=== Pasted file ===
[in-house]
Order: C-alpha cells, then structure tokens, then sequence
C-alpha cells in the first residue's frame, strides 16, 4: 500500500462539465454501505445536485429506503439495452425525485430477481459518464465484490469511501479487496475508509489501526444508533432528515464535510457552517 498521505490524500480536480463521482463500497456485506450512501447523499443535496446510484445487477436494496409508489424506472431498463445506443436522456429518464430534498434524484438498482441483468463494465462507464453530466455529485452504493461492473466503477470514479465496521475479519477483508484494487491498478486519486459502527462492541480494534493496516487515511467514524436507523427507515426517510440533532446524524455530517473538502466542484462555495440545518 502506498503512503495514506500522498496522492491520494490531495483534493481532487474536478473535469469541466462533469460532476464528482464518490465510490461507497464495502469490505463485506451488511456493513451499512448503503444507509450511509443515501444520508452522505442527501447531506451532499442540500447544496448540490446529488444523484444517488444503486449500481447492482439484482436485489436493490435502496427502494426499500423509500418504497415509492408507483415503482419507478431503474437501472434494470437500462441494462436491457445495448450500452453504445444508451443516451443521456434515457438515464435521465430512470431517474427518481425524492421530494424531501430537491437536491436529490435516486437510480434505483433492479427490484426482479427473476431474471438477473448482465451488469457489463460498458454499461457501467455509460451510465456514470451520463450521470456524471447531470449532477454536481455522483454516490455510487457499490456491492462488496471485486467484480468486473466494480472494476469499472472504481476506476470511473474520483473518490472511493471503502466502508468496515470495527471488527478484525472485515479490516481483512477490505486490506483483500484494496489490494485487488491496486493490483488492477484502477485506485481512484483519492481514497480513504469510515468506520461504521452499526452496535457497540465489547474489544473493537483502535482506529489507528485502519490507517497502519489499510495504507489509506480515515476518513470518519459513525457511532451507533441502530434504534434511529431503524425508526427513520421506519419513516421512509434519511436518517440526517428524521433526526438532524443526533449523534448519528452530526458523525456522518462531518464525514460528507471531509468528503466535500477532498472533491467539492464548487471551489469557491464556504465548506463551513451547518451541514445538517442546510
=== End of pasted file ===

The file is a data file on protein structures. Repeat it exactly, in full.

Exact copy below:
[in-house]
Order: C-alpha cells, then structure tokens, then sequence
C-alpha cells in the first residue's frame, strides 16, 4: 500500500462539465454501505445536485429506503439495452425525485430477481459518464465484490469511501479487496475508509489501526444508533432528515464535510457552517 498521505490524500480536480463521482463500497456485506450512501447523499443535496446510484445487477436494496409508489424506472431498463445506443436522456429518464430534498434524484438498482441483468463494465462507464453530466455529485452504493461492473466503477470514479465496521475479519477483508484494487491498478486519486459502527462492541480494534493496516487515511467514524436507523427507515426517510440533532446524524455530517473538502466542484462555495440545518 502506498503512503495514506500522498496522492491520494490531495483534493481532487474536478473535469469541466462533469460532476464528482464518490465510490461507497464495502469490505463485506451488511456493513451499512448503503444507509450511509443515501444520508452522505442527501447531506451532499442540500447544496448540490446529488444523484444517488444503486449500481447492482439484482436485489436493490435502496427502494426499500423509500418504497415509492408507483415503482419507478431503474437501472434494470437500462441494462436491457445495448450500452453504445444508451443516451443521456434515457438515464435521465430512470431517474427518481425524492421530494424531501430537491437536491436529490435516486437510480434505483433492479427490484426482479427473476431474471438477473448482465451488469457489463460498458454499461457501467455509460451510465456514470451520463450521470456524471447531470449532477454536481455522483454516490455510487457499490456491492462488496471485486467484480468486473466494480472494476469499472472504481476506476470511473474520483473518490472511493471503502466502508468496515470495527471488527478484525472485515479490516481483512477490505486490506483483500484494496489490494485487488491496486493490483488492477484502477485506485481512484483519492481514497480513504469510515468506520461504521452499526452496535457497540465489547474489544473493537483502535482506529489507528485502519490507517497502519489499510495504507489509506480515515476518513470518519459513525457511532451507533441502530434504534434511529431503524425508526427513520421506519419513516421512509434519511436518517440526517428524521433526526438532524443526533449523534448519528452530526458523525456522518462531518464525514460528507471531509468528503466535500477532498472533491467539492464548487471551489469557491464556504465548506463551513451547518451541514445538517442546510